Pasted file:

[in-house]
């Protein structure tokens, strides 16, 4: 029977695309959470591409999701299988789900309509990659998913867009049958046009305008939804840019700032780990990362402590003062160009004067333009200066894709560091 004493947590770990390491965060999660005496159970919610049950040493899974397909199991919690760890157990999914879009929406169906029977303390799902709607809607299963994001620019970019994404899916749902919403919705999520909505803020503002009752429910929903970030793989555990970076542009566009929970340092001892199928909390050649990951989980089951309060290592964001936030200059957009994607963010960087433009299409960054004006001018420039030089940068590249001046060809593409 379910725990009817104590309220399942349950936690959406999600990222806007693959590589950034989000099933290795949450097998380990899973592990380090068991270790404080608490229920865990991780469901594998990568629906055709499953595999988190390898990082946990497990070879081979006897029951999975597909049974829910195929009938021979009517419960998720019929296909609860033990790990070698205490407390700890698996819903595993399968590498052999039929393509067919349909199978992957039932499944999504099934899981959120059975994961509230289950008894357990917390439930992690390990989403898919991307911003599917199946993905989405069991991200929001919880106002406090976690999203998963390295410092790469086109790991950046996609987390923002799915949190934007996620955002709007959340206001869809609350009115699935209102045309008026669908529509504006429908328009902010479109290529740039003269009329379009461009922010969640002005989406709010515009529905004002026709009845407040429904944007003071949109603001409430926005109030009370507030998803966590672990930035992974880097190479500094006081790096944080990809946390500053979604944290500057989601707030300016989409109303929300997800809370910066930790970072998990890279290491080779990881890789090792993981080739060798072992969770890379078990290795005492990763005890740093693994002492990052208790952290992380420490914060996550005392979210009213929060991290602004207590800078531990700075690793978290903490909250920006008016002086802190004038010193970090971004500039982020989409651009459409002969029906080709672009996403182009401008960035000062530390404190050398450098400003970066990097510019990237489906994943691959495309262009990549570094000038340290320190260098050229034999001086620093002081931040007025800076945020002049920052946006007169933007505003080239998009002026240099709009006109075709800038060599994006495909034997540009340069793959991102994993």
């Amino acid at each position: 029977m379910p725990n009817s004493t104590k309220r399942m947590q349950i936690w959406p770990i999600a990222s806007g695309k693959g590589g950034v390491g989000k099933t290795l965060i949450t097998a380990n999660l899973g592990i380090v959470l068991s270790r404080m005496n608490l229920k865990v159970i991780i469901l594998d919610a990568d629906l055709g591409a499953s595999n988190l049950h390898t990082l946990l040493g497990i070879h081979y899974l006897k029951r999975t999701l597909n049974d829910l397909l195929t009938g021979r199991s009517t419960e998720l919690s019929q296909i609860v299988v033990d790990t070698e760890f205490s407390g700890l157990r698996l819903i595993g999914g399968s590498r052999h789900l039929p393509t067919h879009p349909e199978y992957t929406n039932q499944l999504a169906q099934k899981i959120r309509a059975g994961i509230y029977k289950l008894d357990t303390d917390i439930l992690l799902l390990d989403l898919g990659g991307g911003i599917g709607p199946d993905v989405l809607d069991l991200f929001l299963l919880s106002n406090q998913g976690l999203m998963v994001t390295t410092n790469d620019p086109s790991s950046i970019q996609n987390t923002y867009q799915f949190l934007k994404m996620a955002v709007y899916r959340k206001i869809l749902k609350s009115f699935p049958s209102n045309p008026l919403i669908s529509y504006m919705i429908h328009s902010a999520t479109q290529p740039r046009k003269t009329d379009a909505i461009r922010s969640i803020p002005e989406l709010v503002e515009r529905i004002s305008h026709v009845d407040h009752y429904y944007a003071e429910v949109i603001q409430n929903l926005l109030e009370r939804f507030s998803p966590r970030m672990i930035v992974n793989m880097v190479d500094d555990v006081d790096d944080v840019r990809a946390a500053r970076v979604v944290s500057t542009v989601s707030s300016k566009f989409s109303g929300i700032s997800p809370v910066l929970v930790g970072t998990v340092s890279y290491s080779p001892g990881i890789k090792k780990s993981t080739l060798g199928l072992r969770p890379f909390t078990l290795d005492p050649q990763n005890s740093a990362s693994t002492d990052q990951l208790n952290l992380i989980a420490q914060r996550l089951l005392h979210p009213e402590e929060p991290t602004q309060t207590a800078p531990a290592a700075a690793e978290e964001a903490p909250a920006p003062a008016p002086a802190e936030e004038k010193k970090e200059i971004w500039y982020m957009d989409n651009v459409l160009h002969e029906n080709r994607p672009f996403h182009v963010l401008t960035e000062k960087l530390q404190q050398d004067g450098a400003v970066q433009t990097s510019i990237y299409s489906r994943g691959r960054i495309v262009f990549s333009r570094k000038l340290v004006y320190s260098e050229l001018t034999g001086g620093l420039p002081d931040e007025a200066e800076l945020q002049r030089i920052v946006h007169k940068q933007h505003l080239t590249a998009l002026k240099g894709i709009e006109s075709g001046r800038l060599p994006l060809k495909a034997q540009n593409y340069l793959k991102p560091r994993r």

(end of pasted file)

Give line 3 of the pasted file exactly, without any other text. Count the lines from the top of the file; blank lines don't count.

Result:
């Amino acid at each position: 029977m379910p725990n009817s004493t104590k309220r399942m947590q349950i936690w959406p770990i999600a990222s806007g695309k693959g590589g950034v390491g989000k099933t290795l965060i949450t097998a380990n999660l899973g592990i380090v959470l068991s270790r404080m005496n608490l229920k865990v159970i991780i469901l594998d919610a990568d629906l055709g591409a499953s595999n988190l049950h390898t990082l946990l040493g497990i070879h081979y899974l006897k029951r999975t999701l597909n049974d829910l397909l195929t009938g021979r199991s009517t419960e998720l919690s019929q296909i609860v299988v033990d790990t070698e760890f205490s407390g700890l157990r698996l819903i595993g999914g399968s590498r052999h789900l039929p393509t067919h879009p349909e199978y992957t929406n039932q499944l999504a169906q099934k899981i959120r309509a059975g994961i509230y029977k289950l008894d357990t303390d917390i439930l992690l799902l390990d989403l898919g990659g991307g911003i599917g709607p199946d993905v989405l809607d069991l991200f929001l299963l919880s106002n406090q998913g976690l999203m998963v994001t390295t410092n790469d620019p086109s790991s950046i970019q996609n987390t923002y867009q799915f949190l934007k994404m996620a955002v709007y899916r959340k206001i869809l749902k609350s009115f699935p049958s209102n045309p008026l919403i669908s529509y504006m919705i429908h328009s902010a999520t479109q290529p740039r046009k003269t009329d379009a909505i461009r922010s969640i803020p002005e989406l709010v503002e515009r529905i004002s305008h026709v009845d407040h009752y429904y944007a003071e429910v949109i603001q409430n929903l926005l109030e009370r939804f507030s998803p966590r970030m672990i930035v992974n793989m880097v190479d500094d555990v006081d790096d944080v840019r990809a946390a500053r970076v979604v944290s500057t542009v989601s707030s300016k566009f989409s109303g929300i700032s997800p809370v910066l929970v930790g970072t998990v340092s890279y290491s080779p001892g990881i890789k090792k780990s993981t080739l060798g199928l072992r969770p890379f909390t078990l290795d005492p050649q990763n005890s740093a990362s693994t002492d990052q990951l208790n952290l992380i989980a420490q914060r996550l089951l005392h979210p009213e402590e929060p991290t602004q309060t207590a800078p531990a290592a700075a690793e978290e964001a903490p909250a920006p003062a008016p002086a802190e936030e004038k010193k970090e200059i971004w500039y982020m957009d989409n651009v459409l160009h002969e029906n080709r994607p672009f996403h182009v963010l401008t960035e000062k960087l530390q404190q050398d004067g450098a400003v970066q433009t990097s510019i990237y299409s489906r994943g691959r960054i495309v262009f990549s333009r570094k000038l340290v004006y320190s260098e050229l001018t034999g001086g620093l420039p002081d931040e007025a200066e800076l945020q002049r030089i920052v946006h007169k940068q933007h505003l080239t590249a998009l002026k240099g894709i709009e006109s075709g001046r800038l060599p994006l060809k495909a034997q540009n593409y340069l793959k991102p560091r994993r």